A dedication of an exhibition space, the former studio gallery, along with a reception, will be held Saturday, Feb. 21, at 3 p.m. in the new space. During the ceremony, a plaque will be unveiled. In conjunction with the dedication and show, a second art exhibit featuring work by Linfield faculty in honor of Lou, is in the Linfield Gallery.

“Nils’ positive influence on hundreds of students and fellow artists is incalculable as is his place in contemporary ceramic history,” said Cindy Hoskisson, ceramic artist and adjunct professor of ceramics.

Gallery hours are Monday through Friday from 9 a.m. to 5 p.m., and Saturday from noon to 5 p.m. For more information, call ext. 2804 or visit www.linfield.edu/art/gallery-now.html.

 

SPORTS JOURNALISM SYMPOSIUM SET

Linfield College footballTwo Sports Illustrated writers, a Portland-based professional sports agent and a World Series-winning former major league baseball player will be featured at a Sports Journalism Symposium at Linfield College Thursday, Feb. 26.

The group will discuss a range of current issues in sports coverage during an evening panel presentation. Participants will also visit classes and meet informally with students throughout the day.

The panel will be at 7:30 p.m. in Ice Auditorium in Melrose Hall. It will last about an hour with time devoted to audience questions. “Let Them Wear Towels” will be shown at noon the same day in 201 Riley Hall.

The panelists are: Chris Ballard, senior writer at Sports Illustrated; Scott Brosius, a former MLB player and Linfield baseball coach; Lindsay Kagawa Colas, a sports agent from Portland whose clients include major WNBA players and Olympians; and Lindsay Schnell, an SI writer and former Oregonian sportswriter.

In addition, the ESPN documentary “Let Them Wear Towels” will be screened earlier in the day and a discussion will follow. The film was produced as part of ESPN’s “Nine for IX” series on Title IX. Produced, directed and written by Annie Sundberg and Ricki Stern, it documents the issues of access that women sportswriters confronted in covering sports in which they were not allowed in locker rooms after games while male sportswriters were given access. Schnell will discuss the film and her experiences following its showing. It includes interviews with Melissa Ludtke of SI, Claire Smith, Lesley Visser and Christine Brennan.

Other films by Sundberg and Stern include “Knuckleball,” “Joan Rivers: A Piece of Work” (2010 Sundance Film Festival Winner: U.S. Documentary Best Editing), and the 2008 Gotham- and Emmy-nominated “The Devil Came on Horseback.”

Sponsors of the events are the Mass Communication Department, Nicholson Library, the Sport Management program and its allied departments, with additional funding from the Office of Academic Affairs. For more information, contact Professor Brad Thompson, ext. 2291.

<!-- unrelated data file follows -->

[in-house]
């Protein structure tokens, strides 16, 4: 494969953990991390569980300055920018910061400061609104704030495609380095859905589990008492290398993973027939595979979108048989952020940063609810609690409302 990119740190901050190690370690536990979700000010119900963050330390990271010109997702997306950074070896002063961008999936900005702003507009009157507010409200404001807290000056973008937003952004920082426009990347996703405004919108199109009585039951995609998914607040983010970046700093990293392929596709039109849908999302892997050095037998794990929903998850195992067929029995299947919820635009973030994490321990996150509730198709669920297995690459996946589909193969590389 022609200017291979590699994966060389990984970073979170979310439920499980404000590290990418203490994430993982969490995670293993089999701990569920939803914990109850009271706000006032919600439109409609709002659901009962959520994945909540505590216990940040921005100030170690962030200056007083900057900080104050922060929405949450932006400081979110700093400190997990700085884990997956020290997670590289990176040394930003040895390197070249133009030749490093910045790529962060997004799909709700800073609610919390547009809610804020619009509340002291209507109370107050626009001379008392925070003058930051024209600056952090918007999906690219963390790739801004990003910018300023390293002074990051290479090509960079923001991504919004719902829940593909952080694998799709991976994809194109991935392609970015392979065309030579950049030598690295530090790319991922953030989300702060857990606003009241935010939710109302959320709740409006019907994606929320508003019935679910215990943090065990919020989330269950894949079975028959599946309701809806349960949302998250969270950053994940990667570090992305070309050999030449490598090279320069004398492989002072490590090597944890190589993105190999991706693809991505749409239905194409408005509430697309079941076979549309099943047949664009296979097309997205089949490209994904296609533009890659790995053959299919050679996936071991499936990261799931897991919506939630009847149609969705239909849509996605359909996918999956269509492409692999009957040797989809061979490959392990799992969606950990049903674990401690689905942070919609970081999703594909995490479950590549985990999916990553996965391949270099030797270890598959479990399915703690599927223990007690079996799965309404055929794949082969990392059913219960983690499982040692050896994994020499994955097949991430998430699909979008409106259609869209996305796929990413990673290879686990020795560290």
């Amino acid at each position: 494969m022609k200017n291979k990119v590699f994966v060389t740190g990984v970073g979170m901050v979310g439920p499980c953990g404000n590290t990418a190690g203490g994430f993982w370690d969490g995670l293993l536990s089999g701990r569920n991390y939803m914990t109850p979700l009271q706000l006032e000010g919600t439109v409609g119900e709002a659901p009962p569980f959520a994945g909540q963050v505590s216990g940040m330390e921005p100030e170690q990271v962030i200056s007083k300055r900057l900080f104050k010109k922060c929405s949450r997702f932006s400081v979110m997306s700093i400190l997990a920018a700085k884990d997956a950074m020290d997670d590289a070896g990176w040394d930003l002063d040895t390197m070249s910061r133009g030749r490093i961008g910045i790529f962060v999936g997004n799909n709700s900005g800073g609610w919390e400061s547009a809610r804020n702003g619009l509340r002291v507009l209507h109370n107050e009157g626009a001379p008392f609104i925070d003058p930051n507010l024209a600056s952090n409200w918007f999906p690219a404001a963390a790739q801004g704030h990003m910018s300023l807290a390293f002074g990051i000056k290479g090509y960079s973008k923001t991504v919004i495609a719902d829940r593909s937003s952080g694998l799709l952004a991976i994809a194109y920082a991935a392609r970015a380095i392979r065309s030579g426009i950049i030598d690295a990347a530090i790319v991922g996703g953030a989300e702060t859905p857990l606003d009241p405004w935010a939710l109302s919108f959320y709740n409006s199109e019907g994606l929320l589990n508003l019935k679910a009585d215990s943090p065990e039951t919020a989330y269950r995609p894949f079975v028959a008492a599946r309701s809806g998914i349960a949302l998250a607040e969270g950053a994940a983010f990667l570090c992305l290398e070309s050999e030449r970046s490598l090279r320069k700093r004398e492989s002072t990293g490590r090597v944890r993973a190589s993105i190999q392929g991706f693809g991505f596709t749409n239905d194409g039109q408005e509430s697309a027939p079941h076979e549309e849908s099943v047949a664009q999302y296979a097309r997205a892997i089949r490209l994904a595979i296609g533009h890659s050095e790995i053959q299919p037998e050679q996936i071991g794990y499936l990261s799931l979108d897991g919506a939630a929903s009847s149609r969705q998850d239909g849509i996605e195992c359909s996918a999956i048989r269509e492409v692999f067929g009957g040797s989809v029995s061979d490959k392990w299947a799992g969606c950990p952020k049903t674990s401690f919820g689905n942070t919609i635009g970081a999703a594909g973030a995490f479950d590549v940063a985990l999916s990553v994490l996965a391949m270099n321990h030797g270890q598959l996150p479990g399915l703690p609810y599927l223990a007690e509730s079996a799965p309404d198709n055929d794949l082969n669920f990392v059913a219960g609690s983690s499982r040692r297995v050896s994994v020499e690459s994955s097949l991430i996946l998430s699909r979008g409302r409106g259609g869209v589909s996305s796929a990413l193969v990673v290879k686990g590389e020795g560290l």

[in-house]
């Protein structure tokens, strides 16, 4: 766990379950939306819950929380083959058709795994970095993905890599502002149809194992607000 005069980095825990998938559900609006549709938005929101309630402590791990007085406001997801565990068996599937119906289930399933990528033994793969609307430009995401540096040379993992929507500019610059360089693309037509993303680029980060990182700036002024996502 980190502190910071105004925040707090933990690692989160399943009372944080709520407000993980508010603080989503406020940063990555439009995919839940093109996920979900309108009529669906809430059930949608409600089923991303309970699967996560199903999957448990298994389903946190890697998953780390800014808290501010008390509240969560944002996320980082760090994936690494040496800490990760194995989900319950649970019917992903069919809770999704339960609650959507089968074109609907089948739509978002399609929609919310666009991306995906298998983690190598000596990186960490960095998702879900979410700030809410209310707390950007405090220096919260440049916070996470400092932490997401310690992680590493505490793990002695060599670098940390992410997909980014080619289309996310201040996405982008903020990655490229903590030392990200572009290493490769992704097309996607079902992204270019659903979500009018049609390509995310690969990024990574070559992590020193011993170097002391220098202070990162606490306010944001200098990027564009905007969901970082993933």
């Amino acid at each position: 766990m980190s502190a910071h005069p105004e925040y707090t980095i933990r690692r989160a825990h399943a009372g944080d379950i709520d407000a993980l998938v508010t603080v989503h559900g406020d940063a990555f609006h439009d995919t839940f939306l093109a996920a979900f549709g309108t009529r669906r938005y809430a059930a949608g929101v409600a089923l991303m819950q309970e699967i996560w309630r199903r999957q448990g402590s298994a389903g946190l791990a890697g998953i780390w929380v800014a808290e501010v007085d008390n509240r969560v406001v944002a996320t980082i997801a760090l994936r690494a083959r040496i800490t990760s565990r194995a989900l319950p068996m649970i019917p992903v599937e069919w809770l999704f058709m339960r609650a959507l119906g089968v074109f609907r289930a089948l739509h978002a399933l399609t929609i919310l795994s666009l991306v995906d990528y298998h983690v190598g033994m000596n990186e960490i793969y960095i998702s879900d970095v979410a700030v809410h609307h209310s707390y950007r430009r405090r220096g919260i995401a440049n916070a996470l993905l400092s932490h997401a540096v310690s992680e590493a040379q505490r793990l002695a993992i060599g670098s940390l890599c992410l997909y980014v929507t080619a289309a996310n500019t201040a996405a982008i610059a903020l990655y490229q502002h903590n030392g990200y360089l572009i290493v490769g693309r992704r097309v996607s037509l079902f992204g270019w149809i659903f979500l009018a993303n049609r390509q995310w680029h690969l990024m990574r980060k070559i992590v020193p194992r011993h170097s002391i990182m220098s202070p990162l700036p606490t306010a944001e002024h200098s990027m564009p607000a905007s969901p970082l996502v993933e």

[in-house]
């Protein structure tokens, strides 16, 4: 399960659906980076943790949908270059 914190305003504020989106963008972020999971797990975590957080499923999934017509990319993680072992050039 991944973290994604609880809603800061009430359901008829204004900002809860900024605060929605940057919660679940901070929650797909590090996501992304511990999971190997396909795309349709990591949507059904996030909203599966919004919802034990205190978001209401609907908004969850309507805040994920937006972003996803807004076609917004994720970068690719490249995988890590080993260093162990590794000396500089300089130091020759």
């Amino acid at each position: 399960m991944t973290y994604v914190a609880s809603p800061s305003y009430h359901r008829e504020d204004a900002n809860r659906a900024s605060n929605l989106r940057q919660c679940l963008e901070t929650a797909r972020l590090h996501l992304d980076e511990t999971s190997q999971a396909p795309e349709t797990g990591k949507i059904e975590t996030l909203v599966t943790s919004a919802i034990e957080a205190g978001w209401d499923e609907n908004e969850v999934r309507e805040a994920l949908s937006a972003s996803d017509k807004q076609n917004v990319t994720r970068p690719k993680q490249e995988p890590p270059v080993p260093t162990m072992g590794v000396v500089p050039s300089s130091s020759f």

COMMUNITY NEWS

Anton Belov, assistant professor of music, will appear as a soloist with the Salem Chamber Orchestra in the performance of Brahms’s German Requiem on March 21-22 and as a soloist with the Eugene Concert Choir in the performance of Mozart’s Requiem. In addition, Belov and Albert Kim, assistant professor of music, will perform  a recital at the Smithsonian Institution in Washington, D.C.

Shanai Lechtenberg, assistant director of academic advising, served as a faculty member at the Assessment of Academic Advising Institute sponsored by NACADA (The Global Community for Academic Advising).  The institute was held Feb 12-14 in Orlando, Fla.  Advising professionals attend the institute to develop effective academic advising programs to implement on their campuses.

Janet Gupton, associate professor of theatre arts, and Ty Marshall, professor of theatre arts, each received a Certificate of Merit from the Kennedy Center American College Theatre Festival for their work in the fall production of “Neighborhood 3: Requisition of Doom” by Jennifer Haley. Gupton’s award recognized direction and Marshall’s recognized scenic design.

Photography by Araceli Ortiz ’09, acting associate director of financial aid, Portland Campus, “La vida en la costa,” is featured in the February show in the Loveridge Gallery on the Portland Campus.

 

CAMPUS CALENDAR

TUESDAY, FEB. 17

7:30 p.m.: Barbara Drake reading, Nicholson Library

WEDNESDAY, FEB. 18

All Day: Linfield hosts the West Valley League High School Choral Festival

Noon: Ash Wednesday service, Jonasson Hall

7:30 p.m.: Nordic Voices, Ice Auditorium

THURSDAY, FEB. 19

2 p.m.:
Softball at La Verne

4:10 p.m.: Ronald Hause, “From Genotype to Phenotype,” 105 Murdock Hall

7 p.m.: Devin Dettmar, “Dead Poets Society and the Corpus That Talks Back,” Nicholson Library

FRIDAY, FEB. 20

Today:
Deadline to submit January Term ’16 and semester abroad 2015-16 applications

Noon: Softball at Cal Lutheran

6 p.m.: Women’s basketball vs. Willamette

8 p.m.: Men’s basketball vs. Willamette

SATURDAY, FEB. 21

11 a.m.:
Baseball vs. Pacific Lutheran

1 p.m.: Women’s tennis at Pacific Lutheran

1 p.m.: Men’s tennis vs. Pacific Lutheran

3 p.m.: Nils Lou exhibit reception, dedication, Miller Fine Arts Center

4 p.m.: Women’s basketball at Lewis & Clark

6 p.m.: Men’s basketball at Lewis & Clark

7:30 p.m.: Choir tour home concert, Ice Auditorium

SUNDAY, FEB. 22

10 a.m.:
Women’s tennis at Puget Sound

10 a.m.: Men’s tennis vs. Puget Sound

Noon: Softball at Occidental

Noon: Baseball vs. Pacific Lutheran